* Unifying third-party solutions over IP. Traditional physical access control systems are also becoming increasingly expensive to maintain and operate, leading to dramatic increases in system TCO. As legacy ACS components reach the end of their service life or begin failing at an ever-increasing rate, the costs associated with maintaining such systems and finding suitable replacement parts greatly increase.

In addition, the costs involved in leveraging a legacy system composed of proprietary hardware and software can be greater because an organisation has fewer options available for system components and is unable to leverage new, less expensive equipment that offers new and valued benefits.

Lastly, because legacy systems typically operate by delivering separate power to each card reader and lock, they are more expensive than an IP ACS that supports PoE to connect and power all IP door controllers, readers, and door locks over a standard Cat5e/Cat 6 cable. PoE controllers also reduce TCO by leveraging IP infrastructure for both communications and power, thereby reducing wiring and labour expenditures, and, as PoE technology evolves, these controllers will be able to support even greater power requirements at the door, such as more powerful locks.

Goals for a migration

Having decided to migrate from an older legacy system to a new IP-based ACS, an organisation should keep the following goals in mind when trying to decide on the solutions provider who can best meet their access control needs.

A. Buying a system with a long life span

When trying to determine the life span of an IP ACS, there are numerous factors to consider:

* Is the solution non-proprietary and open architecture? An open architecture, non-proprietary IP ACS makes it easier to expand and modify the system infrastructure in the future.

* Does the solution provider have a developed ecosystem of partners?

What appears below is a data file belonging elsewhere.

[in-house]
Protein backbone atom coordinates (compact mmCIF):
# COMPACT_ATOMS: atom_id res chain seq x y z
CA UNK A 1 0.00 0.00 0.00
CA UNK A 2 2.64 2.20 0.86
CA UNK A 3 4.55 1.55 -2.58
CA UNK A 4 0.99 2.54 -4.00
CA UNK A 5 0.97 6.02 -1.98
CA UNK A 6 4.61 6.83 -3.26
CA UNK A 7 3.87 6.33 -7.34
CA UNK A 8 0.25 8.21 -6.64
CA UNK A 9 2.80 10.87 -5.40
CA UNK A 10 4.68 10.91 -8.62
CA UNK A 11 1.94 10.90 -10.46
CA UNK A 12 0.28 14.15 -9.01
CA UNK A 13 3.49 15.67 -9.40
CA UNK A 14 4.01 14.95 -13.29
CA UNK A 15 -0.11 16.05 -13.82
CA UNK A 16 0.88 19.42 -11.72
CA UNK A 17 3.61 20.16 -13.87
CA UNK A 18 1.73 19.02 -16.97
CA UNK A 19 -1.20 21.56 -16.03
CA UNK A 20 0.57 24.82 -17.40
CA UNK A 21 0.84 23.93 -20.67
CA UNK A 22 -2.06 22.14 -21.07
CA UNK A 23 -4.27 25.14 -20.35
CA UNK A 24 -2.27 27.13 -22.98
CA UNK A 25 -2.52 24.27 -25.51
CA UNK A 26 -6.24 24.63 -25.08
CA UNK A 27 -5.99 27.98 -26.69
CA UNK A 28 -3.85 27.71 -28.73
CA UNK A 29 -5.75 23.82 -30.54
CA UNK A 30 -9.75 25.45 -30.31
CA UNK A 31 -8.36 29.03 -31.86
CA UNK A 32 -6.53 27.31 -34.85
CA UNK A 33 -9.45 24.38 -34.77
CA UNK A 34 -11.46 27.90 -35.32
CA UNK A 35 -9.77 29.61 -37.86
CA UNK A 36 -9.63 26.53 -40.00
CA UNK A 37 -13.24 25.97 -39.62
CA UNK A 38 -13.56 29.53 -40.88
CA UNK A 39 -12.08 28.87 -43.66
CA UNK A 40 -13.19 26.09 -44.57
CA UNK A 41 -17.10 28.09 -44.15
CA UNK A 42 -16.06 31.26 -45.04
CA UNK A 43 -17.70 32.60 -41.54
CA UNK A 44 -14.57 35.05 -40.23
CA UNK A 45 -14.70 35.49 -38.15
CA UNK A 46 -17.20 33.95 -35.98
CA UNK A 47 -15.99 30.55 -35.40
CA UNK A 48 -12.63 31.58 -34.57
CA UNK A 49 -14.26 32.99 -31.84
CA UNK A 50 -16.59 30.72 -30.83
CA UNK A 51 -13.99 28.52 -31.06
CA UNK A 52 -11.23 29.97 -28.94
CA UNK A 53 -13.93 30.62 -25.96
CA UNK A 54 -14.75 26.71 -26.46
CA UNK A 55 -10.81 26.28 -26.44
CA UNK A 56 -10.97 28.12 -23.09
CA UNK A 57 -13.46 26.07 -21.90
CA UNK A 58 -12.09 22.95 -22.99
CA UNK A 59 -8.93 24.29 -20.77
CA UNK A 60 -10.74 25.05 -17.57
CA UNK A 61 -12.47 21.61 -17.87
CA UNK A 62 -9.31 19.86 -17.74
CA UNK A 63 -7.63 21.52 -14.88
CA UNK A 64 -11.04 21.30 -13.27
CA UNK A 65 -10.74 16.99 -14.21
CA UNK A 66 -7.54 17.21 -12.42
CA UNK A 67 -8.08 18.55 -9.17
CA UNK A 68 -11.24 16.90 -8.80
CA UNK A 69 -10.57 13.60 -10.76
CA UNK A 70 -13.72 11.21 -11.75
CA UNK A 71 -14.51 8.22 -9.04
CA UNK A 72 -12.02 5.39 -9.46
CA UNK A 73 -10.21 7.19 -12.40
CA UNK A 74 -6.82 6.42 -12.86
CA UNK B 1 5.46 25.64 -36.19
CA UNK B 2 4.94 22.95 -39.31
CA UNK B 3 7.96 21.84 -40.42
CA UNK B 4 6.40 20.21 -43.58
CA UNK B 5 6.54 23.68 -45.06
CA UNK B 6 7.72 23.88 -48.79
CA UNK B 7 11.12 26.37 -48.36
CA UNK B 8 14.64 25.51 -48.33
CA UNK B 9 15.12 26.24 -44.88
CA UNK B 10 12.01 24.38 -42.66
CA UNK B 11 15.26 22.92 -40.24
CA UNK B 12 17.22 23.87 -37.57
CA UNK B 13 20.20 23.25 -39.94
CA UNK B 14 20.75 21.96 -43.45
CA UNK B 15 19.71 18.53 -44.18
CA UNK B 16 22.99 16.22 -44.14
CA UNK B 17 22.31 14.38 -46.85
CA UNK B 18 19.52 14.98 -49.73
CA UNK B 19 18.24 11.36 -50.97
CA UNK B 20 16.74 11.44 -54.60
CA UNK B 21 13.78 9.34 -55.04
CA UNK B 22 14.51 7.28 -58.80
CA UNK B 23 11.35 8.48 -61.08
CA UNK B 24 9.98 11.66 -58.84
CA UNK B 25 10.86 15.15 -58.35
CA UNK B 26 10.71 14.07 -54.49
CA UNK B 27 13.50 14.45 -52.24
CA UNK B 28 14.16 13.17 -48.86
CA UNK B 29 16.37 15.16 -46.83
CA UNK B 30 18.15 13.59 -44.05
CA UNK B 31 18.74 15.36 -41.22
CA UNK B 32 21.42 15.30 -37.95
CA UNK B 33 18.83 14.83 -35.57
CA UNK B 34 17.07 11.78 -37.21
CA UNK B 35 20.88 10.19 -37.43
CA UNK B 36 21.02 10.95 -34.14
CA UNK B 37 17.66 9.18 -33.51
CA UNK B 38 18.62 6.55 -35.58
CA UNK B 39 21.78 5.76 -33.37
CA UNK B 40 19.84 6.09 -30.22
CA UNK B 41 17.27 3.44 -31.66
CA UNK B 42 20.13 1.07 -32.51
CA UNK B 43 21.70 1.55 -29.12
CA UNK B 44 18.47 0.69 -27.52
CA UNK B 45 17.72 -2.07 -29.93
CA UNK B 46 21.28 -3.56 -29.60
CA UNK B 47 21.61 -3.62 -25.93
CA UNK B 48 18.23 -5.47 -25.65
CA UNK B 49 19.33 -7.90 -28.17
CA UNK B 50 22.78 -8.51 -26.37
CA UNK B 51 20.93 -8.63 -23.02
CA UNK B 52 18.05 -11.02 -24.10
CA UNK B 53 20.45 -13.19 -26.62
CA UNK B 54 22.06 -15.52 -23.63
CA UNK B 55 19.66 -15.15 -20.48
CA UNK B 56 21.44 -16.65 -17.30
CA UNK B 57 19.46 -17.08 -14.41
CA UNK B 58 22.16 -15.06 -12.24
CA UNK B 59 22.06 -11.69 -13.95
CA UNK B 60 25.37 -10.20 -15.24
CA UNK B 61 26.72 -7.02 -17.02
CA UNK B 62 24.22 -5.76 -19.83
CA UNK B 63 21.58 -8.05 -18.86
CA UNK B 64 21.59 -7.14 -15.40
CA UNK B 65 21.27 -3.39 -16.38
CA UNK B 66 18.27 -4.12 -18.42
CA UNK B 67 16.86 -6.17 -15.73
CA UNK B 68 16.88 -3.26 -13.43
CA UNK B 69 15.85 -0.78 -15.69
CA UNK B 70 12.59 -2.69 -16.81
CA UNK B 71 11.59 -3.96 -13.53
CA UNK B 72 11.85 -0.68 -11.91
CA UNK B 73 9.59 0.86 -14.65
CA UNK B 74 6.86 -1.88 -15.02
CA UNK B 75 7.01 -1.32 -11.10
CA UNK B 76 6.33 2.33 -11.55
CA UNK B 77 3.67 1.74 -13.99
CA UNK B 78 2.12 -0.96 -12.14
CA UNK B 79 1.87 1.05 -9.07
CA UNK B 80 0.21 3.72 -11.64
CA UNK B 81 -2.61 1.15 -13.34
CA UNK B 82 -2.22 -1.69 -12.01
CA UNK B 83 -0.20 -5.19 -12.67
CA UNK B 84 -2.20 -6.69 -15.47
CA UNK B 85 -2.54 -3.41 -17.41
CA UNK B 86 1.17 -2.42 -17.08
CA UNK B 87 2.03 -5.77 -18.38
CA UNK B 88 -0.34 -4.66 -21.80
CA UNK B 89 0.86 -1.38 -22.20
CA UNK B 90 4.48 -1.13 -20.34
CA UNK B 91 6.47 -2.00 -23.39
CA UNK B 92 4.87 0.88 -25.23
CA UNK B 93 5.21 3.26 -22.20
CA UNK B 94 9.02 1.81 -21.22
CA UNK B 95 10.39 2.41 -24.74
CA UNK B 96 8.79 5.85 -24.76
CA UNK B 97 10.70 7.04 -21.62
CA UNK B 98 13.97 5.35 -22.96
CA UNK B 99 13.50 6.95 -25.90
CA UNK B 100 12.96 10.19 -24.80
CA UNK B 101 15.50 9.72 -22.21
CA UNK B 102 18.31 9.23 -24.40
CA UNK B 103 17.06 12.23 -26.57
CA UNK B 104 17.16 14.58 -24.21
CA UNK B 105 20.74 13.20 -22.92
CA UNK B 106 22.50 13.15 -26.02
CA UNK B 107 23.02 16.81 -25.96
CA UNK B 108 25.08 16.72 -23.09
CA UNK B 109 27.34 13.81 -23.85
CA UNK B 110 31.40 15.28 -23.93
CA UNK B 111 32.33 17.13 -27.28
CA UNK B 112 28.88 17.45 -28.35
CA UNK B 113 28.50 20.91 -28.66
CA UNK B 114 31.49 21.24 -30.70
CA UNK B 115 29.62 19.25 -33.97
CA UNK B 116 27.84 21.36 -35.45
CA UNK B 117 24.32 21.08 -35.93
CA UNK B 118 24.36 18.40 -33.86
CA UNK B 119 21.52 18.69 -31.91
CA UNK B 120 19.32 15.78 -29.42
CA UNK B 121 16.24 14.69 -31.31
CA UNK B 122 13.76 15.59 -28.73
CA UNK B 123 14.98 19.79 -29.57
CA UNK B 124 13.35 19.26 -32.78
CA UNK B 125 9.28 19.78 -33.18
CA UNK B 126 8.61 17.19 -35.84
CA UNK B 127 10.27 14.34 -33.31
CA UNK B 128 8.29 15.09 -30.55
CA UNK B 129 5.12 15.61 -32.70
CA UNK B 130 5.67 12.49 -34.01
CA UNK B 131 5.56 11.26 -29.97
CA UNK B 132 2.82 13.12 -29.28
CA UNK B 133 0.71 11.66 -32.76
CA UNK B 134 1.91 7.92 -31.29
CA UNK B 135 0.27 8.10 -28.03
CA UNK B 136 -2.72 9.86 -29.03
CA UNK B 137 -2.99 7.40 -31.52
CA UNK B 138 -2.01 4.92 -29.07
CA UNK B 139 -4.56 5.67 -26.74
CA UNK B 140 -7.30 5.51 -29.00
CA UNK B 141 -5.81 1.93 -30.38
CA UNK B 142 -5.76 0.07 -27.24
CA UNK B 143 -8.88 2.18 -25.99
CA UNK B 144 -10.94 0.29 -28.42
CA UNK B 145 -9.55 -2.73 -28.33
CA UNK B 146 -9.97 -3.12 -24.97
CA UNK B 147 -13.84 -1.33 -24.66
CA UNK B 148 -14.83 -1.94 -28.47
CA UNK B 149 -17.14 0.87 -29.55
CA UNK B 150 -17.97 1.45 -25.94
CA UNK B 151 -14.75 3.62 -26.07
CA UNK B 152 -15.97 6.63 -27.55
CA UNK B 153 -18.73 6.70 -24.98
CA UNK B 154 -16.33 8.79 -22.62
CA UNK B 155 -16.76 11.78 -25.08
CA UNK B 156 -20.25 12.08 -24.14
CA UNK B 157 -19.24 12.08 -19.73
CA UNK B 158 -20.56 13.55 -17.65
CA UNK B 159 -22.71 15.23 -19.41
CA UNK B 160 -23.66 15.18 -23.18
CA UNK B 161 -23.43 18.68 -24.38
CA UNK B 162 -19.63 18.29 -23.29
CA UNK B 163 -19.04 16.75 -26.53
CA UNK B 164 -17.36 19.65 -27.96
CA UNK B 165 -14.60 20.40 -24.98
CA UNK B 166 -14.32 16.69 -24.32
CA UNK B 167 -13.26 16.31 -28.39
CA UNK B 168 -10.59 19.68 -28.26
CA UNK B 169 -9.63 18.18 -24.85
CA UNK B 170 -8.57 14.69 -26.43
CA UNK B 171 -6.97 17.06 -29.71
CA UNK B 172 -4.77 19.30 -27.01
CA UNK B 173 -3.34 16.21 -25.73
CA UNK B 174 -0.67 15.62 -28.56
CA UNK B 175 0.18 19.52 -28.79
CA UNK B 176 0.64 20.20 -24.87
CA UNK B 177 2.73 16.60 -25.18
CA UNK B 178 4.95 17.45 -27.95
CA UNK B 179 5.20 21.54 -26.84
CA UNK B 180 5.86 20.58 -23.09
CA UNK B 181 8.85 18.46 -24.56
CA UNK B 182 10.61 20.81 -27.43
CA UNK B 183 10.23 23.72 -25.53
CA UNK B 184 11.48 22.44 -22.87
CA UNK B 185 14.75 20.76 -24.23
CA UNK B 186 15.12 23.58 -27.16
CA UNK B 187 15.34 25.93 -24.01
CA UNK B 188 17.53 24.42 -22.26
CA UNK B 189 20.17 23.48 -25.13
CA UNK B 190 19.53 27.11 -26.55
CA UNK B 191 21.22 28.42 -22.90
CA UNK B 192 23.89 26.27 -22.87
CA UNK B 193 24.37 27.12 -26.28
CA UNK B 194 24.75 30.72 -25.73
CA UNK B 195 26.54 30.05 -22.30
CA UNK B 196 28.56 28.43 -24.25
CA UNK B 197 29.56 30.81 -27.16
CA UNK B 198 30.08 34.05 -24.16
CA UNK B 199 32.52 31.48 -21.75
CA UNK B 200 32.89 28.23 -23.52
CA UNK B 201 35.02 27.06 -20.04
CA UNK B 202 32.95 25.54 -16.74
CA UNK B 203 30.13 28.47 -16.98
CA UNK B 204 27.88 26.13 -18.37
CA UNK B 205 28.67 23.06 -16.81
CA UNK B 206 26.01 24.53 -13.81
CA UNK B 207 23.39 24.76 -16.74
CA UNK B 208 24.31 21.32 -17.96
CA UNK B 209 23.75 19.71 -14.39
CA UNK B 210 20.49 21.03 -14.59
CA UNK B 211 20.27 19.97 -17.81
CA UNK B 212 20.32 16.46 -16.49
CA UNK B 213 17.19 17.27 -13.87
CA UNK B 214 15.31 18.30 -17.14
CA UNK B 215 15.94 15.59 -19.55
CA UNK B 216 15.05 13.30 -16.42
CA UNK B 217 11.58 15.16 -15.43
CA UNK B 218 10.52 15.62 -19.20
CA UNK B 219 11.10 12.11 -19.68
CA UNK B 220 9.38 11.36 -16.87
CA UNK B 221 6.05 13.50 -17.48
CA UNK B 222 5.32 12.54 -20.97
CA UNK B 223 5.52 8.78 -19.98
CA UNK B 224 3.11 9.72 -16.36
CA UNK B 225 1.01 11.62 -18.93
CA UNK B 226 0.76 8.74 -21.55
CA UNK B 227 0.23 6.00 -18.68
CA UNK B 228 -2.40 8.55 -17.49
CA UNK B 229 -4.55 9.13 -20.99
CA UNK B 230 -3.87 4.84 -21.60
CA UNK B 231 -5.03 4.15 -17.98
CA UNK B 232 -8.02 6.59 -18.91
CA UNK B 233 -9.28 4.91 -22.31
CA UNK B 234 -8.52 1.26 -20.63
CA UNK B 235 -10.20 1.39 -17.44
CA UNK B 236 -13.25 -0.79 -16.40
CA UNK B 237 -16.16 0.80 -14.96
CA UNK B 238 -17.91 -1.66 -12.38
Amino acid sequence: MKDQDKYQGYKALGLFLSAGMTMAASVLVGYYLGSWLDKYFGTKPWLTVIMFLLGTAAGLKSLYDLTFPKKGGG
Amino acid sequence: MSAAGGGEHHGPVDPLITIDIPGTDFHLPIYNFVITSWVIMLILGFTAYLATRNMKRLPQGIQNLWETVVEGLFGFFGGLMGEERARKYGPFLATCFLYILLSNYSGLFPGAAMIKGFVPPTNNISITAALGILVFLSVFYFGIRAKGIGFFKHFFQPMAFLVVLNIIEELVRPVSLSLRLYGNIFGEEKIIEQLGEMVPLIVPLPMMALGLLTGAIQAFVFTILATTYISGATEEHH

* Does the solution provider offer an off-the-shelf software development kit (SDK)? An off-the-shelf SDK allows for custom integration and scripting and makes it possible to develop plug-ins to the IP ACS in the future.

B. Re-using existing equipment

Migration to an IP ACS can enhance and protect an organisation’s long-term investment in their current security infrastructure by extending the life of existing components and infrastructure and by leveraging new system features and applications. With an IP-based system, an organisation can consolidate their ACS assets and bring them onto a single security platform, resulting in reduced costs through the elimination of the need to maintain multiple platforms. Consolidating assets can also improve system integration, performance, scalability, reliability, security, and extensibility.

C. Work in parallel

To avoid unnecessary and costly downtime and to achieve a seamless ACS migration, as much work as possible should be accomplished in parallel before the physical migration. During pre-staging, work should be done in parallel and off-line to build the configuration of the new IP ACS into the software, including: